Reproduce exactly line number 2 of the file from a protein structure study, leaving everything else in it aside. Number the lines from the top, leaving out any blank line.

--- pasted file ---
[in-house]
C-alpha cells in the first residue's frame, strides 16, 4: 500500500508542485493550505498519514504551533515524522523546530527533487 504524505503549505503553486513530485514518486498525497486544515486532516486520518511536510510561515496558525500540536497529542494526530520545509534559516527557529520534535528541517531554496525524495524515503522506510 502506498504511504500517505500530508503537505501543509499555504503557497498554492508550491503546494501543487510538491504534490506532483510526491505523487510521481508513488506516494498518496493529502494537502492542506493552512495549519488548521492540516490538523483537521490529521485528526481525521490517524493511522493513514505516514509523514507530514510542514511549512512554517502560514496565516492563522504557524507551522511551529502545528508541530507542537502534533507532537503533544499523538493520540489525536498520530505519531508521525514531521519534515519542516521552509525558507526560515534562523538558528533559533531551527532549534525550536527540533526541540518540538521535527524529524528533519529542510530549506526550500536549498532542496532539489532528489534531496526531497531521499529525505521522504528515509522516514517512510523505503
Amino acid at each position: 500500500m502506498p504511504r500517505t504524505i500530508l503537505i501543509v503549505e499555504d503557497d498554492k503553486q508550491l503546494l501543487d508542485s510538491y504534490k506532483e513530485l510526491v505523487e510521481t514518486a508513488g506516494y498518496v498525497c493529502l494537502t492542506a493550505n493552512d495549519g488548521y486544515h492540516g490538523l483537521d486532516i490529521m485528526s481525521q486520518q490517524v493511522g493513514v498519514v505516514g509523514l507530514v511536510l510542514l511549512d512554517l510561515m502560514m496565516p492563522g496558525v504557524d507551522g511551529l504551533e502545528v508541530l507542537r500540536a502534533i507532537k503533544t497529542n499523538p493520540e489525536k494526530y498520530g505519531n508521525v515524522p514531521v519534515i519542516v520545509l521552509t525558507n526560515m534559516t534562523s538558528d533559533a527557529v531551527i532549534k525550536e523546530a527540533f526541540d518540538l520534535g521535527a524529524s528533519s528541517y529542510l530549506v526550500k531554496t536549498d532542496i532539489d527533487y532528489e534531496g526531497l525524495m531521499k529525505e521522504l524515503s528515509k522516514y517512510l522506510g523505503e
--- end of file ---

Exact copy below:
C-alpha cells in the first residue's frame, strides 16, 4: 500500500508542485493550505498519514504551533515524522523546530527533487 504524505503549505503553486513530485514518486498525497486544515486532516486520518511536510510561515496558525500540536497529542494526530520545509534559516527557529520534535528541517531554496525524495524515503522506510 502506498504511504500517505500530508503537505501543509499555504503557497498554492508550491503546494501543487510538491504534490506532483510526491505523487510521481508513488506516494498518496493529502494537502492542506493552512495549519488548521492540516490538523483537521490529521485528526481525521490517524493511522493513514505516514509523514507530514510542514511549512512554517502560514496565516492563522504557524507551522511551529502545528508541530507542537502534533507532537503533544499523538493520540489525536498520530505519531508521525514531521519534515519542516521552509525558507526560515534562523538558528533559533531551527532549534525550536527540533526541540518540538521535527524529524528533519529542510530549506526550500536549498532542496532539489532528489534531496526531497531521499529525505521522504528515509522516514517512510523505503